Millennium has a single clear objective: to determine with quantifiable precision whether the magnitude and rate of 20PthP Century climate change exceeds the natural variability of European climate over the last millennium. To do this the project will use the very best documentary, biological and sedimentary archives available across Europe and apply the most powerful techniques to extract palaeoclimate signals. By harnessing some of the best laboratory facilities available we will produce multi-proxy climate reconstructions of unparalleled accuracy and precision. Combined with existing instrumental and proxy palaeoclimate data, our results will allow us to model the past and future impacts of anthropogenic climate forcing using realistic patterns of natural climate variability across Europe.

The Millennium project will achieve six aims:
- It will produce a database of the best data on past climate;
- It will produce new millennial-length palaeoclimate data using the most powerful and innovative methods;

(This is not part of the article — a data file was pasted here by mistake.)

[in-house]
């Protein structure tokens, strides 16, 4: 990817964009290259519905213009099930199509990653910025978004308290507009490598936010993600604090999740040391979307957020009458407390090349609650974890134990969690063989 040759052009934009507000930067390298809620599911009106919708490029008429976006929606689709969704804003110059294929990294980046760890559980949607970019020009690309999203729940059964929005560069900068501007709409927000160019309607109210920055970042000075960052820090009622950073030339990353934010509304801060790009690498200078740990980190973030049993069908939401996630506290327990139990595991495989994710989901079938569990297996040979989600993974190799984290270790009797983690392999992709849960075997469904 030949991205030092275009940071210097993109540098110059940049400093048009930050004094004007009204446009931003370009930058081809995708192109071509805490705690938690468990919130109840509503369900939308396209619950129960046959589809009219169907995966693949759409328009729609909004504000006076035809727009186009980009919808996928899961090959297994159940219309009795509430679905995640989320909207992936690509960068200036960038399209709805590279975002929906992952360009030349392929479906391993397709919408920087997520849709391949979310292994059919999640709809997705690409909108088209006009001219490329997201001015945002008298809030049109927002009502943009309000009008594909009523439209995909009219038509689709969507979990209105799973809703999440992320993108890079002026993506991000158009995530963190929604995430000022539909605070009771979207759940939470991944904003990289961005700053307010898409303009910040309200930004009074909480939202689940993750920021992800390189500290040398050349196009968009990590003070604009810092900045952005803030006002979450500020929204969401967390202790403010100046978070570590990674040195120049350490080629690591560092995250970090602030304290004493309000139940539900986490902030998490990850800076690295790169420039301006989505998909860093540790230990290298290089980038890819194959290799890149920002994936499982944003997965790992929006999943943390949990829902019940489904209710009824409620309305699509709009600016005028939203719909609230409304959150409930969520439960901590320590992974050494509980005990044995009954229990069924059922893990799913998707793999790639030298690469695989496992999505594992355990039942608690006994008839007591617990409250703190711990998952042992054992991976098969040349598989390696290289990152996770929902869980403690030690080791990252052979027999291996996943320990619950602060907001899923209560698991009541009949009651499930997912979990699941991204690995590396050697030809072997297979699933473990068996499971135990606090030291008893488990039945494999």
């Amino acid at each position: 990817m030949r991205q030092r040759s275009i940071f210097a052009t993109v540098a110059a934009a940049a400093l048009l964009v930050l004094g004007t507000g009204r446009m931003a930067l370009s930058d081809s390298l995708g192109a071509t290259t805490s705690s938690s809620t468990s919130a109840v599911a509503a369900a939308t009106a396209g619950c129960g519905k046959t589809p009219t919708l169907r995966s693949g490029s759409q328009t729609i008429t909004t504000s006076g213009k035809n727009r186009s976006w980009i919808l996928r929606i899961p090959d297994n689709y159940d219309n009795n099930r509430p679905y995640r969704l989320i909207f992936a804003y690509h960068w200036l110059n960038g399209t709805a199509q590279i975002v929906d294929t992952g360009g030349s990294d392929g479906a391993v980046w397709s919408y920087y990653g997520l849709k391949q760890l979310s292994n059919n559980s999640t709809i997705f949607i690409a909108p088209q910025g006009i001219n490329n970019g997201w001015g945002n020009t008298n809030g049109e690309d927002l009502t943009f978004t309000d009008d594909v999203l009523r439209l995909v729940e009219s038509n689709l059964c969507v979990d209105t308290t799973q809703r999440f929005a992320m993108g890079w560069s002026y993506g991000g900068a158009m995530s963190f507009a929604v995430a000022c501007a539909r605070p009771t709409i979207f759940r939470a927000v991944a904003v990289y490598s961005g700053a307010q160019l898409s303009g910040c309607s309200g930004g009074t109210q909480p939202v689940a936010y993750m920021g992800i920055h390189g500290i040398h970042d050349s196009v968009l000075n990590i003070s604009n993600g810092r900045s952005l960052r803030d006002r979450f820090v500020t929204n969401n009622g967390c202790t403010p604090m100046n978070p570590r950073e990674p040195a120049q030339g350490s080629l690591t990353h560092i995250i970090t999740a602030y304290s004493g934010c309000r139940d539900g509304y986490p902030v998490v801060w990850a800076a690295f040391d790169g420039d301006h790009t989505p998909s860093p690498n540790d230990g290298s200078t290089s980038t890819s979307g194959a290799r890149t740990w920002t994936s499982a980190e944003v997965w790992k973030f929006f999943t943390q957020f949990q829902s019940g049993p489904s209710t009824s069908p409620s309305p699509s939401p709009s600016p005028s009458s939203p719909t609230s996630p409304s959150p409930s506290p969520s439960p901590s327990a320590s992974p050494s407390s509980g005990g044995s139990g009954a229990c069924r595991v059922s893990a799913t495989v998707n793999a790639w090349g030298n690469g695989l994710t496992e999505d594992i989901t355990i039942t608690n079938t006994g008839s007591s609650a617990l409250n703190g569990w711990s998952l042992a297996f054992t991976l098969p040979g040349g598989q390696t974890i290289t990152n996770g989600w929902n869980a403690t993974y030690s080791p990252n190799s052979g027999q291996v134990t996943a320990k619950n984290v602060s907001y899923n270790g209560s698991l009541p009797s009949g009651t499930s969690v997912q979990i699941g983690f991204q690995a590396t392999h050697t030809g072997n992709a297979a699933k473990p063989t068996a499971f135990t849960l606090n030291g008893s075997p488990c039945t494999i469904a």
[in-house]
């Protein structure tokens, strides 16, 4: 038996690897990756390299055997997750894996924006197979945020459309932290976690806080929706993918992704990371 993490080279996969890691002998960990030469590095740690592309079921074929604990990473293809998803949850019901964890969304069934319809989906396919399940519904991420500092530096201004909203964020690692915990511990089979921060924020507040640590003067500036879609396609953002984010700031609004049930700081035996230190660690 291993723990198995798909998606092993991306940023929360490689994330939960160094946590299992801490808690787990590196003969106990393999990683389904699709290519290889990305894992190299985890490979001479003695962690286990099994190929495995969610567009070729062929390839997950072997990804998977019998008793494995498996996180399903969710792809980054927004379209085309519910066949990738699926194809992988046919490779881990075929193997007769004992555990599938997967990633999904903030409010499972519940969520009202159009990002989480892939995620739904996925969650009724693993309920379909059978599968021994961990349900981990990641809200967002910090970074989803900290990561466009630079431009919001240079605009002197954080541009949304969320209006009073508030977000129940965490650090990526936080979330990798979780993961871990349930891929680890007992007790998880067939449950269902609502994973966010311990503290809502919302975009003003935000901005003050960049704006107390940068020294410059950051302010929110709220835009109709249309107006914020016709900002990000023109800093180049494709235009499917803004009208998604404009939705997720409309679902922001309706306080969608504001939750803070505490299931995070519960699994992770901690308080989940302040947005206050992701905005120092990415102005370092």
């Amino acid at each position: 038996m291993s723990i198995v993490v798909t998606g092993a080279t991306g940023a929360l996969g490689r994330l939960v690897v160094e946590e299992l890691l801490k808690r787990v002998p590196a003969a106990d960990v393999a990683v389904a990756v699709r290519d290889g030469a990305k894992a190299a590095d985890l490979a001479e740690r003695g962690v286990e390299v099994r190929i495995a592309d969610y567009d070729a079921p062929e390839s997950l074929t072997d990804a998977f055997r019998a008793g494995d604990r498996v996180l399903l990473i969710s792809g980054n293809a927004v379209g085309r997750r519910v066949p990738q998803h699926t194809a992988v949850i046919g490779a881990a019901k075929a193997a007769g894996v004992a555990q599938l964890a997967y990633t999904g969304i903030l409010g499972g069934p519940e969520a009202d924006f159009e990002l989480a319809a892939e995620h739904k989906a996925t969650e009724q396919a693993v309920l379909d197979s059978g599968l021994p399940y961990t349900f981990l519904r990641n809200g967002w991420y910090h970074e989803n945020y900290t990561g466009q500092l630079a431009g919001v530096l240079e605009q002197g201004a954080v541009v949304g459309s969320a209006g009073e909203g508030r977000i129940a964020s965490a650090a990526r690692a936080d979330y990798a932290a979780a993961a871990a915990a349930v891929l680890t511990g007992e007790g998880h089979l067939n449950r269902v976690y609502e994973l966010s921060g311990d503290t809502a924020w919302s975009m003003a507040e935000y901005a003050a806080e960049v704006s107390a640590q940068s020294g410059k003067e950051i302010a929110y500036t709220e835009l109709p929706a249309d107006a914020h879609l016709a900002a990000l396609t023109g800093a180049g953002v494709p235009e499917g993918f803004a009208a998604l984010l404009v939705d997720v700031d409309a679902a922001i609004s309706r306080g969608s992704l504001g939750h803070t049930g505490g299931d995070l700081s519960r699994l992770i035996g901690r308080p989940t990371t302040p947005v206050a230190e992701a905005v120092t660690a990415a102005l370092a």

- It will combine the existing and new data to reconstruct the climate of Europe for the last one thousand years at a range of spatial scales;
- It will use the reconstructions to define the natural variability of European climate, over both space and time, and taking account of changes in seasonality;
- It will test the ability of the most commonly used climate model to reproduce the magnitude of natural climate variability in the past;
- It will predict the probability of European climate passing critical thresholds, taking full account of the natural variability as well as greenhouse forcing.

To place recent climate change in a longer term context, several studies have developed millennial length, annually resolved reconstructions of northern hemispheric temperatures. However, despite the high profile status of some of these data-sets, they are limited for a variety of reasons:
- Such time-series provide only a large-scale picture of the mean state of one climate parameter - i.e. mean temperature. The spatial complexity of climate change cannot be assessed from these data;
- The fidelity/robustness of these reconstructions quickly diminishes back in time as very few proxies were included in the early portions of these series;
- Methods used to develop these reconstructions can potentially underestimate the temperature amplitude change over the whole millennium. A more precise assessment of the absolute reconstructed temperature amplitude change is needed to help quantify the relative influences of forcing mechanisms in climate models;